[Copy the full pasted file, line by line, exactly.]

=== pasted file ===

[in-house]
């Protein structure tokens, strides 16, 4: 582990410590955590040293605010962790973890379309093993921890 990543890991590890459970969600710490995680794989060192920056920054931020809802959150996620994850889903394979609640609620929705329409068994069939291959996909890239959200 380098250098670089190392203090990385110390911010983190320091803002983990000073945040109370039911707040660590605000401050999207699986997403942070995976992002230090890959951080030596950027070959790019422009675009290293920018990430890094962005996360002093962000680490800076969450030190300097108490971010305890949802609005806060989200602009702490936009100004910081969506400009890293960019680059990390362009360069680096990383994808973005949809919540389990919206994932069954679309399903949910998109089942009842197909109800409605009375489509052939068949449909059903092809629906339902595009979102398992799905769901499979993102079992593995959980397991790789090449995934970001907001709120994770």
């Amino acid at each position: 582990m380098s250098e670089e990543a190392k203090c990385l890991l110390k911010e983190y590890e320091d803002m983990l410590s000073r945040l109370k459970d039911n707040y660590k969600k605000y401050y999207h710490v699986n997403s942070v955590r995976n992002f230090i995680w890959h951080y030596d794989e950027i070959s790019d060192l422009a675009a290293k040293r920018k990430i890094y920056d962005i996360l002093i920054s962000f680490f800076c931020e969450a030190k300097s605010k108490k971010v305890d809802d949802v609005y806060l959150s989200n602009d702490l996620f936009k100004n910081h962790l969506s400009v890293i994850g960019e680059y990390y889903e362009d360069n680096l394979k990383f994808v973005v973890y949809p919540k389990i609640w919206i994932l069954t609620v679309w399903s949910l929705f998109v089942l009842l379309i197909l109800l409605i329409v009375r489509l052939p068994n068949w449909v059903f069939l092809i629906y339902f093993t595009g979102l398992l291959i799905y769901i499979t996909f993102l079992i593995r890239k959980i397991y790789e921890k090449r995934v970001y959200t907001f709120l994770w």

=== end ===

[in-house]
């Protein structure tokens, strides 16, 4: 582990410590955590040293605010962790973890379309093993921890 990543890991590890459970969600710490995680794989060192920056920054931020809802959150996620994850889903394979609640609620929705329409068994069939291959996909890239959200 380098250098670089190392203090990385110390911010983190320091803002983990000073945040109370039911707040660590605000401050999207699986997403942070995976992002230090890959951080030596950027070959790019422009675009290293920018990430890094962005996360002093962000680490800076969450030190300097108490971010305890949802609005806060989200602009702490936009100004910081969506400009890293960019680059990390362009360069680096990383994808973005949809919540389990919206994932069954679309399903949910998109089942009842197909109800409605009375489509052939068949449909059903092809629906339902595009979102398992799905769901499979993102079992593995959980397991790789090449995934970001907001709120994770």
């Amino acid at each position: 582990m380098s250098e670089e990543a190392k203090c990385l890991l110390k911010e983190y590890e320091d803002m983990l410590s000073r945040l109370k459970d039911n707040y660590k969600k605000y401050y999207h710490v699986n997403s942070v955590r995976n992002f230090i995680w890959h951080y030596d794989e950027i070959s790019d060192l422009a675009a290293k040293r920018k990430i890094y920056d962005i996360l002093i920054s962000f680490f800076c931020e969450a030190k300097s605010k108490k971010v305890d809802d949802v609005y806060l959150s989200n602009d702490l996620f936009k100004n910081h962790l969506s400009v890293i994850g960019e680059y990390y889903e362009d360069n680096l394979k990383f994808v973005v973890y949809p919540k389990i609640w919206i994932l069954t609620v679309w399903s949910l929705f998109v089942l009842l379309i197909l109800l409605i329409v009375r489509l052939p068994n068949w449909v059903f069939l092809i629906y339902f093993t595009g979102l398992l291959i799905y769901i499979t996909f993102l079992i593995r890239k959980i397991y790789e921890k090449r995934v970001y959200t907001f709120l994770w």